The fact that God finds the mercy, strength, and the courage to forgive should not surprise us, but where do we find that same capacity when we have been wronged, betrayed, violated, or damaged? If you listen to some amazing stories of forgiveness, I think you will find that the full force of forgiveness is often rooted in faith.
Are any of you here familiar with the story of Steven McDonald?
Let me read you a little of his story, as he tells it in an anthology entitled Why Forgive? published in 2003:
I am a New York City Police Officer. On July 12, 1986, I was on patrol in Central Park and stopped to question three teenagers. While I was questioning them, the oldest, a fifteen-year-old, took out a gun and shot me in the head and neck.
I was rushed to a hospital. A few days later a surgeon came into my room and told my wife, Patti Ann, and me that I would be paralyzed from the neck down for the rest of my life. I was married just eight months, and my wife was three months pregnant. Patti Ann was crying uncontrollably and I cried too, locked in my body, unable to move or to reach out to her.
Our faith suddenly became very important to us: the Catholic mass, prayers, our need for God. It was God's love that put me back together. And it came from many different corners. Christians of every orientation, Jews, Muslims, and people of no faith at all were rooting for me.
I spent the next eighteen months in the hospital. While I was there my wife gave birth to our son, Connor. At his baptism I told everyone I forgave the young teen who shot me. I wanted to free myself of all the negative, destructive emotions that this act of violence awoke in me-the anger, the bitterness, the hatred. I needed to free myself of those so I could be free to love my wife and our child and those around us.
I often tell people that the only thing worse than a bullet in my spine would have been to nurture revenge in my heart. Such an attitude would have extended my tragic injury into my soul, hurting my wife, son, and others even more. It is bad enough that the physical effects are permanent, but at least I can choose to prevent spiritual injury.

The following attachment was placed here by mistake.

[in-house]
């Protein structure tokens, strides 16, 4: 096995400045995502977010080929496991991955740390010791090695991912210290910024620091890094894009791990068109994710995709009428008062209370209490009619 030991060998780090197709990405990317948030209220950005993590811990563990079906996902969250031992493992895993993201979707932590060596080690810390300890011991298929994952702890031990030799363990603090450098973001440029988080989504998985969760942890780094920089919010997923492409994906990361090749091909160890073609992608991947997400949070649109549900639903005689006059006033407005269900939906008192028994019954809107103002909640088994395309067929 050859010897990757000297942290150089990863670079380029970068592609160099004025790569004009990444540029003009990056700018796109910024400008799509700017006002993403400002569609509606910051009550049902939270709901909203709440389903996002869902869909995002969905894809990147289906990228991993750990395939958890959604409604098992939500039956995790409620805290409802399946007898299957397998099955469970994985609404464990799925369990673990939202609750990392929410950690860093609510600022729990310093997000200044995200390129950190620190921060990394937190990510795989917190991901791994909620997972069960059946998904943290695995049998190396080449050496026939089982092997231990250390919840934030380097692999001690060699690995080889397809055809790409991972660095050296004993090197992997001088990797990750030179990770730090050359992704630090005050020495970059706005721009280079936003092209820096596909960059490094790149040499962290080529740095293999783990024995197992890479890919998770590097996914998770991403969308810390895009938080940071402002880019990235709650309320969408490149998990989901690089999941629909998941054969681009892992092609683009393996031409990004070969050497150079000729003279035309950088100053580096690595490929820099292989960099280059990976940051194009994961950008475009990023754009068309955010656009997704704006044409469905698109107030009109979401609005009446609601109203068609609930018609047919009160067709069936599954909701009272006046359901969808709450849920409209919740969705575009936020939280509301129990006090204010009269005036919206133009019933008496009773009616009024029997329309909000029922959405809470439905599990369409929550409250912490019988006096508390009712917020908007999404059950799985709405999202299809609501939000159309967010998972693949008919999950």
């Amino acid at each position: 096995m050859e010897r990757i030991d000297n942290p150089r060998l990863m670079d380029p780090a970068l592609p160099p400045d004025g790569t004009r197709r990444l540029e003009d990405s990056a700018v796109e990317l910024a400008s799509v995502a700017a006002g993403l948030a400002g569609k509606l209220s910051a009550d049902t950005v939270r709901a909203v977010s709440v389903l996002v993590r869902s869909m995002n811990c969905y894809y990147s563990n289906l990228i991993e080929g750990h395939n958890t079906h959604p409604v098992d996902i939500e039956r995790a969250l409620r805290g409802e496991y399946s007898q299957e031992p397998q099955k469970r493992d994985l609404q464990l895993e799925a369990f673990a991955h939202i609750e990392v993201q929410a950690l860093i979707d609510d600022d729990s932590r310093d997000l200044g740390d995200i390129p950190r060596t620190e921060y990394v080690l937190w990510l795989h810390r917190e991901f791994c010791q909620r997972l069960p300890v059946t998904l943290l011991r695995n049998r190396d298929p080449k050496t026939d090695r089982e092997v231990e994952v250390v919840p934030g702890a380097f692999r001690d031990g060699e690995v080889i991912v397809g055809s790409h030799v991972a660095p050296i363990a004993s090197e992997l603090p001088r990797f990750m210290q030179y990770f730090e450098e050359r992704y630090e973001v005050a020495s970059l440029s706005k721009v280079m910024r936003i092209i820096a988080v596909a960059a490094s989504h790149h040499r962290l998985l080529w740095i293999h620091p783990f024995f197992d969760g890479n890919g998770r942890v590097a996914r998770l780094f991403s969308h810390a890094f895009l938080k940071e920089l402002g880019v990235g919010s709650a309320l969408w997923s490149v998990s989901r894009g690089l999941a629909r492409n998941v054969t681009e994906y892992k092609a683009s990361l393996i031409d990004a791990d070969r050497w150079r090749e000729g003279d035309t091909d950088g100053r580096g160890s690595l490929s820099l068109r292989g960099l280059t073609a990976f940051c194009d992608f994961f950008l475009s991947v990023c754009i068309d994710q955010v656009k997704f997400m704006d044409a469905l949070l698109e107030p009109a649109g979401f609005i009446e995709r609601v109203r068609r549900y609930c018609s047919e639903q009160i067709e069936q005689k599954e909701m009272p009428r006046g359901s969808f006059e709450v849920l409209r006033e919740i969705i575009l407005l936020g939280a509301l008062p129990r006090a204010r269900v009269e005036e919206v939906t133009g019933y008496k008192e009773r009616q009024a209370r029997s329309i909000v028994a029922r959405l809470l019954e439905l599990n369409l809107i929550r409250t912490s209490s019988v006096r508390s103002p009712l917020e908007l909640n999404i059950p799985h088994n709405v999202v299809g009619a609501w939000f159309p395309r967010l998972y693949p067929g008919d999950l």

Right now the towns around me are filled with families who lost loved ones on September 11. There are broken hearts all over the place. I myself lost many dear friends. They are part of us, but through our pain we feel God reaching out to us. Even in this difficult time - especially in this difficult time - he is offering us the peace of forgiveness.
Forgiveness is a topic that people need to hear about today more than ever. As human beings we need forgiveness, whether we are giving it or asking for it. And people make up countries. So that means countries need forgiveness, can offer forgiveness. Forgiveness is really about our own healing. We may experience slight offenses, or they may be profound. But in the end it is our choice, and it is the survival of our own souls that is at stake.
Dr. Christiana Northup has said that holding onto anger and refusing to forgive is like swallowing a poison and waiting for the other person to die. Christ forgave on the cross because his suffering was not tainted by any evil intent. His suffering was for the purpose of forgiveness, for the purpose of taking down the barriers between humanity and God, between people and people, between nation and nation.
Perhaps the most important gift we can unwrap in this celebration of Easter is the hope of forgiveness, for in it we find the hope of peace on earth and eternal life with God in paradise. The Alleluias we sing on Easter Sunday can find room in our hearts only if we have emptied them of anger by praying with Christ on Good Friday those most powerful words: Father, forgive them.
It well may be that our anger will not be removed in the first prayers of forgiveness. At first our words may need to be forced and be expressive more of our faith than of our gut emotional response. But faith can heal and transform, and in the end, as Steven McDonald says, it is the survival of our own souls that is at stake.
In our homes and hearts and prayers then, let us make room not only for a chair of love, not only for a chair of hospitality, but also for a chair of forgiveness, for God has forgiven us, and to receive if fully, we must forgive one another. Amen.